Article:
Fireside Forum

Tuesdays in February at 7pm in the UWM Student Union Fireside Lounge

Free and open to the public.


Our annual live lecture series co-sponsored by the Milwaukee Journal Sentinel pairs national and international guests with Wisconsin-based experts to explore and compare global and local aspects of issues facing our community.

2016 Fireside Forum Series

In 2015, more than 190 world leaders committed to a list of Sustainable Development Goals (SDG) to address global inequality and promote more sustainable societies over the next fifteen years. These goals are universal, designed to apply not just the developing world, but to communities like ours.

The 2016 Fireside Forum series will use the SDGs as a point of departure for a discussion of inequality and its impacts in Milwaukee and around the world. The sessions will be framed by the following guiding propositions:


Community violence has identifiable causes and implementable cures.

Speaker:           Dr. Stephen Hargarten, Professor and Chair of Emergency             Medicine, Associate Dean for Global Health, Medical College of Wisconsin

Respondent:     Pardeep Kaleka, Educator and former Milwaukee Police Officer

Here and abroad, the roots of violence reach deep into a society, tapping into complex conditions like poverty, racism, joblessness, and hopelessness. How do we ensure that all members of our communities can live their lives without fear?


Note Room Change: Due to the Democratic Debate at UWM this week, this installment of the Forum will be held in the Student Union Wisconsin Room. The program returns to the Fireside Lounge on February 16th.

Where you live or how much money you have shouldn’t impact your ability to enjoy a healthy life.

Speaker:           Susan Kim, O’Neill Institute for National and Global Health Law, Georgetown University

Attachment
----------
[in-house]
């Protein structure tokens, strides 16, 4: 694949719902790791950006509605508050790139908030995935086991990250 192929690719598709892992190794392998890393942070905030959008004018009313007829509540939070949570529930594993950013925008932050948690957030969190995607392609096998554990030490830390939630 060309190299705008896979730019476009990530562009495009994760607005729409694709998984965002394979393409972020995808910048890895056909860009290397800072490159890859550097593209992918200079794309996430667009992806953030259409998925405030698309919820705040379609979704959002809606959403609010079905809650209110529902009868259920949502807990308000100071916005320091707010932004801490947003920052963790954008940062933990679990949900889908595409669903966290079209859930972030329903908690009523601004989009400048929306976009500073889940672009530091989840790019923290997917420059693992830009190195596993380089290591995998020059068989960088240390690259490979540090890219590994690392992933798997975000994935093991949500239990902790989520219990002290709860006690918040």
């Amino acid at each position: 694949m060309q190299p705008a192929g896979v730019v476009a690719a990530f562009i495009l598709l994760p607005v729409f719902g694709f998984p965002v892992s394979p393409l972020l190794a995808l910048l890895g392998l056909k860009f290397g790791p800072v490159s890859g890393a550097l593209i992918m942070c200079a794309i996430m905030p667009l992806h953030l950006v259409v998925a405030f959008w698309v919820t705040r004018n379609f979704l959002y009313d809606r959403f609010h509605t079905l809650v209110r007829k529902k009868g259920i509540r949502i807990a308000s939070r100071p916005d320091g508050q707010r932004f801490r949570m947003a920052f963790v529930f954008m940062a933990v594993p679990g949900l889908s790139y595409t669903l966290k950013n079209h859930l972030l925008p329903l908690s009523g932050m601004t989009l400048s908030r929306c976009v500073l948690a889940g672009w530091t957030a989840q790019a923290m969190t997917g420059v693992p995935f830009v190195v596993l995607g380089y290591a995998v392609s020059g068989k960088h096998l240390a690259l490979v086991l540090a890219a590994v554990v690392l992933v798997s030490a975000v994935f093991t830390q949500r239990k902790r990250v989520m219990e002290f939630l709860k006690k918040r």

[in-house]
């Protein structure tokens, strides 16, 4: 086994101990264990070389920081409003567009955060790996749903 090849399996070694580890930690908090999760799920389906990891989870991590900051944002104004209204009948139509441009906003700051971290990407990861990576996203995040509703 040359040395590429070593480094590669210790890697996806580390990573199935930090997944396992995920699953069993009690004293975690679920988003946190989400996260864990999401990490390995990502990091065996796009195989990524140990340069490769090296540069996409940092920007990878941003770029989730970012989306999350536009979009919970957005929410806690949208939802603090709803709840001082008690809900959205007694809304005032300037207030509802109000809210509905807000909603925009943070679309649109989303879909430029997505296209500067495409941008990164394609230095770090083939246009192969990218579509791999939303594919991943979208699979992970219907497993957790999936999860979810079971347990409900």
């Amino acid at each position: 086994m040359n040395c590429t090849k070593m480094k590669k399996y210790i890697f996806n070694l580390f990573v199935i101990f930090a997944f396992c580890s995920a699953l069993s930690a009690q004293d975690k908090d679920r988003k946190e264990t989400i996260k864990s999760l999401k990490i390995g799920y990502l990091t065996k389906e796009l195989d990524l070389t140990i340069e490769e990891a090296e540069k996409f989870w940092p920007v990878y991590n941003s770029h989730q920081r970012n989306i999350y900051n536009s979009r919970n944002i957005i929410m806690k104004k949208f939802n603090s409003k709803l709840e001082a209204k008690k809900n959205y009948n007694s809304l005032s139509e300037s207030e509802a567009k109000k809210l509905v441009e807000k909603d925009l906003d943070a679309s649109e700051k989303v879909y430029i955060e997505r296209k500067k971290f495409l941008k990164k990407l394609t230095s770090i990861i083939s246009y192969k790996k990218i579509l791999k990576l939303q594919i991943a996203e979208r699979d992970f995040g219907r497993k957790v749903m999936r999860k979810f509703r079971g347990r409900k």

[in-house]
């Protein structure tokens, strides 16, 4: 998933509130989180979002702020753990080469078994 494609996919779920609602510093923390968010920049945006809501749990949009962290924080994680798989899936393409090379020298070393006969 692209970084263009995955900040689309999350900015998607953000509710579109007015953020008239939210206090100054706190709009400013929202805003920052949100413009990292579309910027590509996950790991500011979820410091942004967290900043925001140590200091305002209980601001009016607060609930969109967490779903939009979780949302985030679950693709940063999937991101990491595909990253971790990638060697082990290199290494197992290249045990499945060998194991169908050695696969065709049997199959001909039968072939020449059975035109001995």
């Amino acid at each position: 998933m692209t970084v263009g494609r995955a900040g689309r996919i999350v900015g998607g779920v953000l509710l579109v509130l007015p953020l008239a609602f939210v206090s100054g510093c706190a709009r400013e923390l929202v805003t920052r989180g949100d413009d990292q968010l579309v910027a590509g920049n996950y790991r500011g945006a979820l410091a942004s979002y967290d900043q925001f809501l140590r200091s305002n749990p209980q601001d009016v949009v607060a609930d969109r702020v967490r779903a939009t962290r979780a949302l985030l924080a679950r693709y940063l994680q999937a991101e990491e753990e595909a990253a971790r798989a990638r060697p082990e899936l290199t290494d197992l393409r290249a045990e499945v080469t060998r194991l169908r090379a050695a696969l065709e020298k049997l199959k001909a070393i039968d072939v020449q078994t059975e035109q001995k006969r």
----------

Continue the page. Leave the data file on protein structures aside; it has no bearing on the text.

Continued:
Respondent:     Dr. Geoffrey Swain, Medical Director and Chief Medical Officer, City of Milwaukee Health Department

At the global, national and local level, unequal distribution of money, power and resources impacts conditions in which we are born, grow, live, work and age. How do we give everyone a chance at living a healthy life?


Access to inclusive, quality education and vocational training at all levels is essential to promote prosperous, sustainable communities.

Speaker:           Dr. Rebecca Winthrop, Director, Center for Universal Education, The Brookings Institution

Respondent:     Dr. Demond Means, Commissioner, Opportunity Schools Partnership Program and Superintendent, Mequon-Thiensville School District

Universal access to quality education is a basic human right that promotes a brighter individual and collective future. How do we provide educational opportunities in our community and to all our world’s children?

February 23:      INEQUALITY AND WORK:

The opportunity for people to support themselves and their families and contribute to their community through gainful employment is key to achieving a more equitable and stable society.

Speaker:           Nancy Donaldson, Director, International Labor Organization (Washington, DC)

Respondent:     Sheila Cochran, Chief Operating Officer/Secretary-Treasurer, Milwaukee Area Labor Council

Around the world, communities facing high unemployment particularly among their youth are especially vulnerable to social unrest. How do we make family-supporting jobs available for all who are willing to work?

The 2015 series included:

  • Unsettled, Resettled: Refugees and Their Adopted Communities 
  • Hungry Cities: Urban Food Insecurity in Milwaukee and Around the World
  • Young, Frustrated and Mad: Global Youth Unemployment and Unrest
  • Bringing the Story Home: The Economics of International News

Watch the 2015 series.